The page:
6. Travel to new places

All too often, traveling somewhere new and exotic tends to be more of a fantasy then a reality. It’s not uncommon to dream of sitting on the beaches of Costa Rica or exploring the Eiffel Tower in Paris, but making it happen is a different story.

There are many factors to keep in mind before packing your bags and hitting the road. For instance: saving money, obtaining a passport and deciding on a location. Deir Montiel, International Student Services Assistant, gives a few pointers on how to keep the resolution in the new year.

“Make sure you do your homework,” Montiel said. “When you get to the country, be aware of the dollar and currency.”

Although the task of going somewhere new can be tedious, it also comes with many benefits. Learning about new cultures, meeting new people and creating new memories are just a few of the advantages of traveling to different places.

7. Lose weight and get fit

Losing weight may be the most common New Year’s resolution to date, but it’s also one of the hardest to keep. Justin Kraft, chair of the Department of Health, Physical Education and Recreation, gives tips on ways to stay motivated and lose the pounds.

“The biggest pointer I can give, especially if their New Year’s resolution is in regard to fitness, is to find a fitness activity that they like,” Kraft said. “The number one predictor of wether or not someone will maintain a behavior is enjoyment.”

8. Eat healthier and diet

Eating healthy comes with many benefits, but it can be hard to stay away from the local McDonald’s and the $5 deals.

“A couple of tips for eating healthy is to pick lifestyle changes that you can make,” Kraft said.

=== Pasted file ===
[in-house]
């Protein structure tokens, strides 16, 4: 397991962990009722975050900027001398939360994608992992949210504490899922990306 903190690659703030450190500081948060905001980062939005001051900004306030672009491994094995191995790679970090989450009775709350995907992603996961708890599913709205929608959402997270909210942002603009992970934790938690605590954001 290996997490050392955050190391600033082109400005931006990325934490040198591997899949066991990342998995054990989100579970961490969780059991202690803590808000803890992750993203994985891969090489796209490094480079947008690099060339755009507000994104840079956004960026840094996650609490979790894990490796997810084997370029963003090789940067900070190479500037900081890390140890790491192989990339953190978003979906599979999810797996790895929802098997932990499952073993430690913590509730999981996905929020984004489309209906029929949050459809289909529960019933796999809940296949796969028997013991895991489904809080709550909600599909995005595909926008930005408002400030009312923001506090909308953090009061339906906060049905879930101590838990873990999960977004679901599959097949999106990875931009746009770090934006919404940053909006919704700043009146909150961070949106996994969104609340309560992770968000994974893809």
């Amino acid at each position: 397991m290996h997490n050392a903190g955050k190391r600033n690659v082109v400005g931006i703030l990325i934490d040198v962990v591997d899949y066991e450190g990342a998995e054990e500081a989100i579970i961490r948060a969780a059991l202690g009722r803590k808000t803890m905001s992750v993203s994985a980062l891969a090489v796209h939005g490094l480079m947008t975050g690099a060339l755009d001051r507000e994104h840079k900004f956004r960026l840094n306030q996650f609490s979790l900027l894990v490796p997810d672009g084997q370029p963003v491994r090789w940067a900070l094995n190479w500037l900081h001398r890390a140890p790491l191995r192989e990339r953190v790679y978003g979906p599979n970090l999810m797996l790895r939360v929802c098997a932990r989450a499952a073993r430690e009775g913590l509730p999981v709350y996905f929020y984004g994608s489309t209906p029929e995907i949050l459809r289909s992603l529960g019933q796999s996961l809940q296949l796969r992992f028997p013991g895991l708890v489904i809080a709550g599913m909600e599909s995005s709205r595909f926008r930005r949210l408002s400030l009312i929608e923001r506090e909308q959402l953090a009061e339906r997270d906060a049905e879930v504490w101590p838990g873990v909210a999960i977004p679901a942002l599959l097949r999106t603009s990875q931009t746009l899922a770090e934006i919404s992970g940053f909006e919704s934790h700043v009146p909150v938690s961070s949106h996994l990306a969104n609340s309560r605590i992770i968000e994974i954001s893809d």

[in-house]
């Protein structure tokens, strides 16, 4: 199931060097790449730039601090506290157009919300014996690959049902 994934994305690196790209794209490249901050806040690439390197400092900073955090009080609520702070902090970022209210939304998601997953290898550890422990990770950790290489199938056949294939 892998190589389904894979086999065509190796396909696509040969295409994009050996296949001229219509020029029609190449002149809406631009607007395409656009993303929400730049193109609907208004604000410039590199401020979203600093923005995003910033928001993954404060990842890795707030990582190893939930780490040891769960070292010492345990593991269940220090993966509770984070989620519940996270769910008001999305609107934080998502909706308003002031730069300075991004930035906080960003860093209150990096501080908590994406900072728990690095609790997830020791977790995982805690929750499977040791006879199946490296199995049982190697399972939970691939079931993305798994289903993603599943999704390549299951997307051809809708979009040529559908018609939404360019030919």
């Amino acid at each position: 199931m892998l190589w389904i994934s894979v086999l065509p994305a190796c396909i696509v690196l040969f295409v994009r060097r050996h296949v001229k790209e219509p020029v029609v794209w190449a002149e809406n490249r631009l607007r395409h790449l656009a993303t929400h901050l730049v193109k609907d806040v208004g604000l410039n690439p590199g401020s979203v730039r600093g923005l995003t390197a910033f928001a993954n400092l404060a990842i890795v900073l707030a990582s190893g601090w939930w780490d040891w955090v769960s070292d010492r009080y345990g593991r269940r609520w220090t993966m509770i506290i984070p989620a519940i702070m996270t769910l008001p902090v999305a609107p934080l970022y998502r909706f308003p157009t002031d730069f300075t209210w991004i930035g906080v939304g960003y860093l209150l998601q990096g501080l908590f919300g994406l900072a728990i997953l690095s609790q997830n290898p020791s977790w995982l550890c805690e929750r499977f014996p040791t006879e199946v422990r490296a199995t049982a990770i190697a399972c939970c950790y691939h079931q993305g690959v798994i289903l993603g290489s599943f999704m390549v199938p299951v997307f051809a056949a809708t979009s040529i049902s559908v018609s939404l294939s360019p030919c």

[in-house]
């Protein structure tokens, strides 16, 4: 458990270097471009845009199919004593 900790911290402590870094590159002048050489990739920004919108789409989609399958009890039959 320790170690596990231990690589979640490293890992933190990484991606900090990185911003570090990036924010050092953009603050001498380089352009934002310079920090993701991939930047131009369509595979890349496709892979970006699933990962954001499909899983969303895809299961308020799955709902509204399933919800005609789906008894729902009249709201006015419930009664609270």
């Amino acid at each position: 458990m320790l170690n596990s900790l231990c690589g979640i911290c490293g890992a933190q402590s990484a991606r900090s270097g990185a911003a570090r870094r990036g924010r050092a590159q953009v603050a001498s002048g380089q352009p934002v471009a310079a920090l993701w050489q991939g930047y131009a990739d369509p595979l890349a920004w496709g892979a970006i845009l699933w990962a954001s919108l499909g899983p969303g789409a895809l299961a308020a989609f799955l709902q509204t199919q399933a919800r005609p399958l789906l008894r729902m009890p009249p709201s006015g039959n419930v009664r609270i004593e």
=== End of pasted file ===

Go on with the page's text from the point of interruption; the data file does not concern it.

One change to think about making is what sort of food and products you put in your cart at the grocery store. Instead of chips and cookies, go for apples and oranges.

“One of the tips I give to people is to shop the outside of the grocery store,” Kraft said. “If you think about going to your local grocery store, all of the fresh foods are on the outside and all of the processed foods are in the inside.”

9. Drink less

Some say that drinking comes second nature for several college students. Many events and situations such as parties, tailgating and stress can add to the pressure of drinking to much.

“One thing you want to be able to do when maintaining a behavior is anticipate what we can call a high-risk situations,” Kraft said. “What I mean by high-risk is putting yourself in an environment that causes you to act in a certain way.”

The main tip for drinking less is to stay clear from situations where heavy drinking will be present. People tend to behave in ways cohesive with the environment they are in.

So, when going out or attending a party, keep a few things in mind: the availability of alcohol, the place or location you are going to and the people you will be going with.

10. Quit smoking

If this is your New Year’s resolution, then you have taken a dramatic step in increasing your overall health. We all know quitting can be hard, but there some helpful tips out there to keep in mind.

“Quitting smoking is a really, really difficult thing,” Kraft said. “One of the things that most people don’t realize is that the physiological addiction to smoking is actually broken very quickly, a lot of it is the phycological addiction that we get.”

Some more tips Kraft gives include keeping in mind the high-risk situations which cause you to smoke. These can be staying clear of the places you often go to smoke, managing your stress and finding other ways of fidgeting besides holding a cigarette.